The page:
Anza-Borrego Dune Evening Primrose
full print size of 28.6x37.6 inches @304.8ppi, above displayed at 1/178
Copyright © David Senesac 2005 view detailed crop
Anza-Borrego State Park, San Diego County
early morning Thursday February 16, 2005, slide 05-B-24
Wisner 4x5 Expedition, 90mm Caltar, Gitzo G1325 Mk2
Tango Drum scanned Fuji Provia 100F 4x5 film to 300mb RGB file
Adobe Photoshop 6.0 processed for accurate image fidelity
Lightjet5000 printed on Fuji Crystal Archive paper, signature top right
Early in February of 2005 reports were coming in of spectacular wildflowers suddenly sprouting up at Anza-Borrego State Park. Considerable early winter rains had broken a long six-year drought over much of the southwest and plants were responding. The park is the largest in the California state park system. It lies within the Sonora Desert due east of the mountain ranges east of San Diego and west of the valley areas about the Salton Sea. I had been trying to make a week long road trip down there from the SF Bay Area but storms had been keeping the weather too active. A very large storm was forecast to slowly move into Southern California. At first I balked at starting the trip but long-term forecasts were for continued unsettled conditions. Waiting any longer chanced missing the peak conditions. Thus I gambled with a plan to drive down just before the storm hit and hopefully catch enough sun and blue skies to get in some photography. It was my first photography road trip of 2005 and the first time to this most southern park ever.
The big storm arrived late Friday afternoon, and then lingered through Saturday. On a partly cloudy Sunday I was able to photography several nice images about 40 miles to the south before clouds moved back in. I drove to the northern Borrego Valley area for the night. On Monday clouds covered the skies so I spent the day exploring various areas for potential images. On a hike of a few miles, I discovered some hidden pristine sand dunes covered by peaking sand verbena. The forecasts were gloomy and I considered giving up and driving back north. However experience told me that stormy weather especially in deserts is likely to surprise one with periods of blue sucker holes. Thus I gambled staying a few more days hoping to get an unexpected break in the constant clouds and showers. And that break occurred three days later on Thursday morning.
At daybreak I quickly gathered gear and hiked out to these sand dunes.
I saw only one set of footprints about the area, which was surprising for such a special area in a park, which was crawling with cameras. Just goes to show how few photographers bother to explore much beyond roads. Surveying the dunes very carefully for half an hour, I selected this area to compose the most important image when morning light would be best. During the survey, I was quite careful to walk on the soft sand only in places, which would obviously not be in any frames. And also as a courtesy to anyone else that might come by after me. I set up for a different image than this with more areas of open sand I market on the index, 05-B6-3, waiting for the sun to clear a band of clouds to the east. Commercial jets were leaving several jet streaks in the sky right in my frame. Soon the jet streaks began to vaporize, sun cleared the blocking clouds, and a fine set of cirrus marched across now deep blue skies in my frame. After taking the first frame just to the right of this image's position, I moved left a bit right and quickly set up for this second image that has more wildflowers. Most of the superb cloud that was captured in the other image had moved out of the frame by time I exposed this sheet of Provia.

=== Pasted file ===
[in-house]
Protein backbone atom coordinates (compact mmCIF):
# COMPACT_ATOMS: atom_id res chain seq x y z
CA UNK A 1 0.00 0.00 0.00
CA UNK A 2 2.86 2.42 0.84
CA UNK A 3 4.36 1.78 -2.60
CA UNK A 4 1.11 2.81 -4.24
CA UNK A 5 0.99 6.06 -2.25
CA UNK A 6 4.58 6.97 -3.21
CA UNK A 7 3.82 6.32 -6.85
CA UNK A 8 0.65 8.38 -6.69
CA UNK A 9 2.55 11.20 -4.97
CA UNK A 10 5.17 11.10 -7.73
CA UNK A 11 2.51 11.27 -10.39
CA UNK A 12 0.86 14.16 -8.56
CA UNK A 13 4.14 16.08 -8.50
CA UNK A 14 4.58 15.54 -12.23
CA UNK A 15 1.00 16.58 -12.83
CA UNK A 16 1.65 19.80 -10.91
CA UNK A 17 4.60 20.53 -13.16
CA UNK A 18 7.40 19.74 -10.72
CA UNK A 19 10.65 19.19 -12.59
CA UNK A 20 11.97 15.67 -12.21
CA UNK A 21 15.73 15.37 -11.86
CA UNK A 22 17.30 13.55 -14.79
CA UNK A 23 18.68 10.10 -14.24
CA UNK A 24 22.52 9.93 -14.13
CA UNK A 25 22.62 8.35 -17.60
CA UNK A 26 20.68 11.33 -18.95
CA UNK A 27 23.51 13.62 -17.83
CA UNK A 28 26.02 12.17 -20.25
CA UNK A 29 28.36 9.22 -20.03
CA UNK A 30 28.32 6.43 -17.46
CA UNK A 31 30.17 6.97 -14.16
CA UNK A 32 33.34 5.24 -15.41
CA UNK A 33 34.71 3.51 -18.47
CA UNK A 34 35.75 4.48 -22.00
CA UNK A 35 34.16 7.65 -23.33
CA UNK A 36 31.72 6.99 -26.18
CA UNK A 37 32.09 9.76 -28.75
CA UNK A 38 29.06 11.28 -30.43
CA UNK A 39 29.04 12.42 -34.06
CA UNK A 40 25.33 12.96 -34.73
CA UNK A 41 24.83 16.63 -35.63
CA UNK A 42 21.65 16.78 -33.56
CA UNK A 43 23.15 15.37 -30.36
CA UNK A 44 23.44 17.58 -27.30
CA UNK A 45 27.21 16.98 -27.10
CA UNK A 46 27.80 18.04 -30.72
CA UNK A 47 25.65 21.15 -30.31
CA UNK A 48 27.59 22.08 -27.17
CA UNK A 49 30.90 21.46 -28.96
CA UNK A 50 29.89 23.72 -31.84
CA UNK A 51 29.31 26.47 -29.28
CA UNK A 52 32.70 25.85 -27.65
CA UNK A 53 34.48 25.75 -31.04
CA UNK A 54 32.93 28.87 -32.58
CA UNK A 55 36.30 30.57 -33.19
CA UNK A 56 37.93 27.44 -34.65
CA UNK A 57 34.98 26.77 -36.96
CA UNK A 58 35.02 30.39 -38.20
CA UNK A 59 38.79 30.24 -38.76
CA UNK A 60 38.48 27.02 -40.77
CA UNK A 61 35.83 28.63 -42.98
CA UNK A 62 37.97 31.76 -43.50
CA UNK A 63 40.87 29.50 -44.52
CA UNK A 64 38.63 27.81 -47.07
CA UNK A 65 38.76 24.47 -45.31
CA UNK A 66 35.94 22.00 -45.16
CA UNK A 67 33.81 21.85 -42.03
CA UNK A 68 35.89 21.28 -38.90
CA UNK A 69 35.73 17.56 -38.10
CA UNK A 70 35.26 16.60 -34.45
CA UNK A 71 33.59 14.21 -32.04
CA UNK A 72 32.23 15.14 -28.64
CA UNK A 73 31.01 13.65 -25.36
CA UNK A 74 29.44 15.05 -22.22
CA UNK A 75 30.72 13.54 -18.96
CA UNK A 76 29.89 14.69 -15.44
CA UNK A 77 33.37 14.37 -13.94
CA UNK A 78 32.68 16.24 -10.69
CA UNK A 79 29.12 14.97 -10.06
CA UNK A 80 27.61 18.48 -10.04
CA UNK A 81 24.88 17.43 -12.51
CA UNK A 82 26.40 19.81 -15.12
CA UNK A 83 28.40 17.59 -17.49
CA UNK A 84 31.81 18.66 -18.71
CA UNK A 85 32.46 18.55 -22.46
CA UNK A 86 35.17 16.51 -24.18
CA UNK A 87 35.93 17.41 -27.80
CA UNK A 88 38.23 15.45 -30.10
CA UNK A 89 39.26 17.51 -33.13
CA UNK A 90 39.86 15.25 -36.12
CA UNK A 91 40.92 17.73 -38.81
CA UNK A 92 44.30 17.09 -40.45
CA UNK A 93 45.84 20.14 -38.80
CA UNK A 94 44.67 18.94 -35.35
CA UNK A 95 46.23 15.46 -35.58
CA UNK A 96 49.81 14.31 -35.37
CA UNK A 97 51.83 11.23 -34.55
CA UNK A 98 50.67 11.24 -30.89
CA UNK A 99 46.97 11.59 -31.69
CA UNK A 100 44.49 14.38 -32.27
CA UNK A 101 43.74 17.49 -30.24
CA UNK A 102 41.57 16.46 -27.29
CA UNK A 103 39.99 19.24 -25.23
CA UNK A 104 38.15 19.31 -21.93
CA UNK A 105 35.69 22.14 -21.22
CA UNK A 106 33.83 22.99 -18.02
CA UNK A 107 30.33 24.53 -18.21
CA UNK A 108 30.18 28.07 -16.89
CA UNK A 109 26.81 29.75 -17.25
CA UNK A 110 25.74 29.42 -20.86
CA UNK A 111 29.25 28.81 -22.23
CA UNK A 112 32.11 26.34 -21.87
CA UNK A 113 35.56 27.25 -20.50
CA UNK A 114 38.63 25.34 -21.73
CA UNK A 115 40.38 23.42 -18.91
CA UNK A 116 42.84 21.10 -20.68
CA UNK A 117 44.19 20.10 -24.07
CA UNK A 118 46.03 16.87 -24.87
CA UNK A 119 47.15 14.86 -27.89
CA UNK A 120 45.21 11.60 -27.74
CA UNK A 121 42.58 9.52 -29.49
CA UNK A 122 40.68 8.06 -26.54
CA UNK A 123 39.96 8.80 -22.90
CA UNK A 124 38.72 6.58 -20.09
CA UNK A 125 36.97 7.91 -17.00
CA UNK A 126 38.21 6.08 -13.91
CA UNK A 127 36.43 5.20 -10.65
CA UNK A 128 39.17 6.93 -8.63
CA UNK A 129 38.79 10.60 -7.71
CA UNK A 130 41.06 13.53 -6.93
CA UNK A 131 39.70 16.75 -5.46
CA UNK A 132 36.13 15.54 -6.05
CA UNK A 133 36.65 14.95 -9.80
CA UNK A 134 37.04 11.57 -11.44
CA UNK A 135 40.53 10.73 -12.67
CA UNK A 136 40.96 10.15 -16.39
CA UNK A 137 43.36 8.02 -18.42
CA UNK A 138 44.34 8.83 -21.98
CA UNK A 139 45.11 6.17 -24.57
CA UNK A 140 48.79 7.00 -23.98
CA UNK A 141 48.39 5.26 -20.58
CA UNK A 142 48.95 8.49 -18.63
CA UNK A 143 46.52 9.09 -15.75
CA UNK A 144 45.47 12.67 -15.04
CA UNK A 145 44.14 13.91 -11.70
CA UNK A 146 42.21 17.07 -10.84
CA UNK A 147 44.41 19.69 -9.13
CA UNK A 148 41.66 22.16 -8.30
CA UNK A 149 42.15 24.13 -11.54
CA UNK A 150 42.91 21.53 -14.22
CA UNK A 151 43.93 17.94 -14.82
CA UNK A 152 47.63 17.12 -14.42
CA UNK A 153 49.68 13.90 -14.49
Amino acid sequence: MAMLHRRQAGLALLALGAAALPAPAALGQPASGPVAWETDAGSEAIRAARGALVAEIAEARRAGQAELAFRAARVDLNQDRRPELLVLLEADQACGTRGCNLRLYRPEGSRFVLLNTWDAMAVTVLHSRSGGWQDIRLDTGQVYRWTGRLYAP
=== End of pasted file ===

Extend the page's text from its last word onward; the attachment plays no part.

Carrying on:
The large fragrant white hued blooms of dune evening primrose, oenthera deltoides, were was my foreground subject for this frame while the more numerous magenta hued flowers are sand verbena, abronia villosa, a very common fragrant annual in southwest sandy desert areas during spring. Dune sunflower, helianthus niveus ssp. canescens, are the large yellow hued flowers with brown centers. A bit back in the flowers at left one can see a few characteristically shaped leaves of one of the lupines that had not yet bloomed. On the skyline and behind the sand verbena at left are a few creosote bushes, larrea tridentata, one of the most dominant drought adapted shrubs of Sonora and Mojave deserts. Note the dappled pattern on the sand was due to some large rain drops with the very heavy rains that week.